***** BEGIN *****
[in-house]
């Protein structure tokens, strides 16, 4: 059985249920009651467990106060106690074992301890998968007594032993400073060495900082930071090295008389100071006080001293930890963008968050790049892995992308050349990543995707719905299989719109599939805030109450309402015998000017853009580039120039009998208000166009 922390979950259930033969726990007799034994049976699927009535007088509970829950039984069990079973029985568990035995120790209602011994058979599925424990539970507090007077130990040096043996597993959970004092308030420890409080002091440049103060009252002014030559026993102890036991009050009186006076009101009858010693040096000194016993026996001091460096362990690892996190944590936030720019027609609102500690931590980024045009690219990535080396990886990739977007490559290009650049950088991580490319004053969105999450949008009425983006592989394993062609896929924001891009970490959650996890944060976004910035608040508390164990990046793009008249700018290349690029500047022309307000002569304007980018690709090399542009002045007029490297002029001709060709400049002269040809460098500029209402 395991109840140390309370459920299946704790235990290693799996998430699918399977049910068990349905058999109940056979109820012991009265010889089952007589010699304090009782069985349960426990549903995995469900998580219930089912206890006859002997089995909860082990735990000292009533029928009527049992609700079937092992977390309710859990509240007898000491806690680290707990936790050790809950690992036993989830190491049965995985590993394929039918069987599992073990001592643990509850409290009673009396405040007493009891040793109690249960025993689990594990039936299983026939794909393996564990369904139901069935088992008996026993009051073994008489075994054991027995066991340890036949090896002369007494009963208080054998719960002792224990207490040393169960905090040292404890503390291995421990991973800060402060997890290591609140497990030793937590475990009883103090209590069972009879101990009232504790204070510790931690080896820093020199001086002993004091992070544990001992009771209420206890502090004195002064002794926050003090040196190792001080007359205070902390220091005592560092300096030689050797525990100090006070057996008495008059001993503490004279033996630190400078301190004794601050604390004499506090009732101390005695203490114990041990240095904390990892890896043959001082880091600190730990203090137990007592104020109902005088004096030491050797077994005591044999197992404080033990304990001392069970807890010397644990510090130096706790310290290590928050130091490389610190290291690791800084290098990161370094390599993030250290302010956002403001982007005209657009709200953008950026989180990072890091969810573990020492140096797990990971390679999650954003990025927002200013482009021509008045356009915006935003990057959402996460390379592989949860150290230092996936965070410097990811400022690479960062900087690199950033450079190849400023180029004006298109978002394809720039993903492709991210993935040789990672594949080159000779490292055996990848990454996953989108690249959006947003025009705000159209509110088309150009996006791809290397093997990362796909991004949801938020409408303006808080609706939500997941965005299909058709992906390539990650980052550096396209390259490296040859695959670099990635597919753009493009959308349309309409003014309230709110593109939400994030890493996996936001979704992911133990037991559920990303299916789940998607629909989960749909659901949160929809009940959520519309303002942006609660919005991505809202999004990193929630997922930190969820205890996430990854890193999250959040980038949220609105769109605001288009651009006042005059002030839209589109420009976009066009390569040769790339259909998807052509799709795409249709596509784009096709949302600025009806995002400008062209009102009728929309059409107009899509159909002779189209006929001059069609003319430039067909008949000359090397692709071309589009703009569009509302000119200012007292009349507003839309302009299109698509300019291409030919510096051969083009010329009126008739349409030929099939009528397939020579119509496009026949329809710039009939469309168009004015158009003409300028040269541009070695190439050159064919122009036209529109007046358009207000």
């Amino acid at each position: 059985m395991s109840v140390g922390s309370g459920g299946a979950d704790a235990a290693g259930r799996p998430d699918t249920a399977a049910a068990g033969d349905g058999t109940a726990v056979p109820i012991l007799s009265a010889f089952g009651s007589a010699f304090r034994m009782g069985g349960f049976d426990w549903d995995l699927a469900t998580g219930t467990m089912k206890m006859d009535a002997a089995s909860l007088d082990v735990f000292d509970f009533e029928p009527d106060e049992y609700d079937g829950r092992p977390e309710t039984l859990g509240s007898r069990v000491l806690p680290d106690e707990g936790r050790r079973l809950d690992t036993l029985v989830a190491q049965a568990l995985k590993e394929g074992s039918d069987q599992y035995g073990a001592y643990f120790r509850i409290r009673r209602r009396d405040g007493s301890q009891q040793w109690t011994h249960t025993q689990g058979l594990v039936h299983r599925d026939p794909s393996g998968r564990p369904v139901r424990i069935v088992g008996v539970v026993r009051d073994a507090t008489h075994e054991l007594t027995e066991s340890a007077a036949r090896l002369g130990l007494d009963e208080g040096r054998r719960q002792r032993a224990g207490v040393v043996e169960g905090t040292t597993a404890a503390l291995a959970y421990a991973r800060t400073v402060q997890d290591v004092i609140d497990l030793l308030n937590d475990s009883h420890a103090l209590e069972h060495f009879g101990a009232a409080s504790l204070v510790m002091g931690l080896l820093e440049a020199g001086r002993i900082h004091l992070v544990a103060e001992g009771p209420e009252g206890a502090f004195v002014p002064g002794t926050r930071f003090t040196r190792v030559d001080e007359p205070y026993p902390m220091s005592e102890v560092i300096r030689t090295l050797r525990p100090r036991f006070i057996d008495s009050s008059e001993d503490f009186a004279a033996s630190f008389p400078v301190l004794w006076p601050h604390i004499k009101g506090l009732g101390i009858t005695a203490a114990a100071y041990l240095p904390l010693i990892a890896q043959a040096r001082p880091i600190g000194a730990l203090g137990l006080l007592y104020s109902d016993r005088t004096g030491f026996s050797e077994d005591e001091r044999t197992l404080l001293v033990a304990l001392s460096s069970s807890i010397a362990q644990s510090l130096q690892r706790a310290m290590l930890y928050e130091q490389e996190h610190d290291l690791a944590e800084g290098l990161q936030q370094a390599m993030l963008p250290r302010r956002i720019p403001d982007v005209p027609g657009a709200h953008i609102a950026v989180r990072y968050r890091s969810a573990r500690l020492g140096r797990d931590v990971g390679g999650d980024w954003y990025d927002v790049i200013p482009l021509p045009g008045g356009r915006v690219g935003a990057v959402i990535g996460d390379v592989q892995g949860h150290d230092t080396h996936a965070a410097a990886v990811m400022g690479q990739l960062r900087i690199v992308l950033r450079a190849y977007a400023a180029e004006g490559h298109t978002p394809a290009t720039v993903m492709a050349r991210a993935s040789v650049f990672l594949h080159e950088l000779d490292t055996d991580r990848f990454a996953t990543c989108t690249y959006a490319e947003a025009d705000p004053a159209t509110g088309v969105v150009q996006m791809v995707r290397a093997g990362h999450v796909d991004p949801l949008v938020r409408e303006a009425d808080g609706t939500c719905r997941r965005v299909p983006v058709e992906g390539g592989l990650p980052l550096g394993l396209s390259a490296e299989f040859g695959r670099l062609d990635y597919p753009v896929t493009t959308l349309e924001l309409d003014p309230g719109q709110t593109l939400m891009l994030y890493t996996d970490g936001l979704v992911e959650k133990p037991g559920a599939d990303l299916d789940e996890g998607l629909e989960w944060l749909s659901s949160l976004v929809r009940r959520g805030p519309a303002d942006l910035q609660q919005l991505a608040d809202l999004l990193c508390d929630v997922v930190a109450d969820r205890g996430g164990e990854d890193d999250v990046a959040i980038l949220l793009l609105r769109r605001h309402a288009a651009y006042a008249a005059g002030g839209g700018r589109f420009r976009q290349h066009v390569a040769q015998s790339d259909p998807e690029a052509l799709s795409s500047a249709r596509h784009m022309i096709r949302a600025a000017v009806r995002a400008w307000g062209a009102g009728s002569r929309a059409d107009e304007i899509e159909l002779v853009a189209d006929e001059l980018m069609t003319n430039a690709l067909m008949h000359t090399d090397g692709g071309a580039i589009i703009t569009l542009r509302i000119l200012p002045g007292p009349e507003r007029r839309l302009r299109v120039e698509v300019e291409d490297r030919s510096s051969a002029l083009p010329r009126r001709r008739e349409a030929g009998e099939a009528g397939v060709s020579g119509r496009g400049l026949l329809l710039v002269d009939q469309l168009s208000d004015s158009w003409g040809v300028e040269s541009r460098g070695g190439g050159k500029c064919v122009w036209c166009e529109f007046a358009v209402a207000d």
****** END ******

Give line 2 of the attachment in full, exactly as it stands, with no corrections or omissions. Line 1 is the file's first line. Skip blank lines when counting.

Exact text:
């Protein structure tokens, strides 16, 4: 059985249920009651467990106060106690074992301890998968007594032993400073060495900082930071090295008389100071006080001293930890963008968050790049892995992308050349990543995707719905299989719109599939805030109450309402015998000017853009580039120039009998208000166009 922390979950259930033969726990007799034994049976699927009535007088509970829950039984069990079973029985568990035995120790209602011994058979599925424990539970507090007077130990040096043996597993959970004092308030420890409080002091440049103060009252002014030559026993102890036991009050009186006076009101009858010693040096000194016993026996001091460096362990690892996190944590936030720019027609609102500690931590980024045009690219990535080396990886990739977007490559290009650049950088991580490319004053969105999450949008009425983006592989394993062609896929924001891009970490959650996890944060976004910035608040508390164990990046793009008249700018290349690029500047022309307000002569304007980018690709090399542009002045007029490297002029001709060709400049002269040809460098500029209402 395991109840140390309370459920299946704790235990290693799996998430699918399977049910068990349905058999109940056979109820012991009265010889089952007589010699304090009782069985349960426990549903995995469900998580219930089912206890006859002997089995909860082990735990000292009533029928009527049992609700079937092992977390309710859990509240007898000491806690680290707990936790050790809950690992036993989830190491049965995985590993394929039918069987599992073990001592643990509850409290009673009396405040007493009891040793109690249960025993689990594990039936299983026939794909393996564990369904139901069935088992008996026993009051073994008489075994054991027995066991340890036949090896002369007494009963208080054998719960002792224990207490040393169960905090040292404890503390291995421990991973800060402060997890290591609140497990030793937590475990009883103090209590069972009879101990009232504790204070510790931690080896820093020199001086002993004091992070544990001992009771209420206890502090004195002064002794926050003090040196190792001080007359205070902390220091005592560092300096030689050797525990100090006070057996008495008059001993503490004279033996630190400078301190004794601050604390004499506090009732101390005695203490114990041990240095904390990892890896043959001082880091600190730990203090137990007592104020109902005088004096030491050797077994005591044999197992404080033990304990001392069970807890010397644990510090130096706790310290290590928050130091490389610190290291690791800084290098990161370094390599993030250290302010956002403001982007005209657009709200953008950026989180990072890091969810573990020492140096797990990971390679999650954003990025927002200013482009021509008045356009915006935003990057959402996460390379592989949860150290230092996936965070410097990811400022690479960062900087690199950033450079190849400023180029004006298109978002394809720039993903492709991210993935040789990672594949080159000779490292055996990848990454996953989108690249959006947003025009705000159209509110088309150009996006791809290397093997990362796909991004949801938020409408303006808080609706939500997941965005299909058709992906390539990650980052550096396209390259490296040859695959670099990635597919753009493009959308349309309409003014309230709110593109939400994030890493996996936001979704992911133990037991559920990303299916789940998607629909989960749909659901949160929809009940959520519309303002942006609660919005991505809202999004990193929630997922930190969820205890996430990854890193999250959040980038949220609105769109605001288009651009006042005059002030839209589109420009976009066009390569040769790339259909998807052509799709795409249709596509784009096709949302600025009806995002400008062209009102009728929309059409107009899509159909002779189209006929001059069609003319430039067909008949000359090397692709071309589009703009569009509302000119200012007292009349507003839309302009299109698509300019291409030919510096051969083009010329009126008739349409030929099939009528397939020579119509496009026949329809710039009939469309168009004015158009003409300028040269541009070695190439050159064919122009036209529109007046358009207000």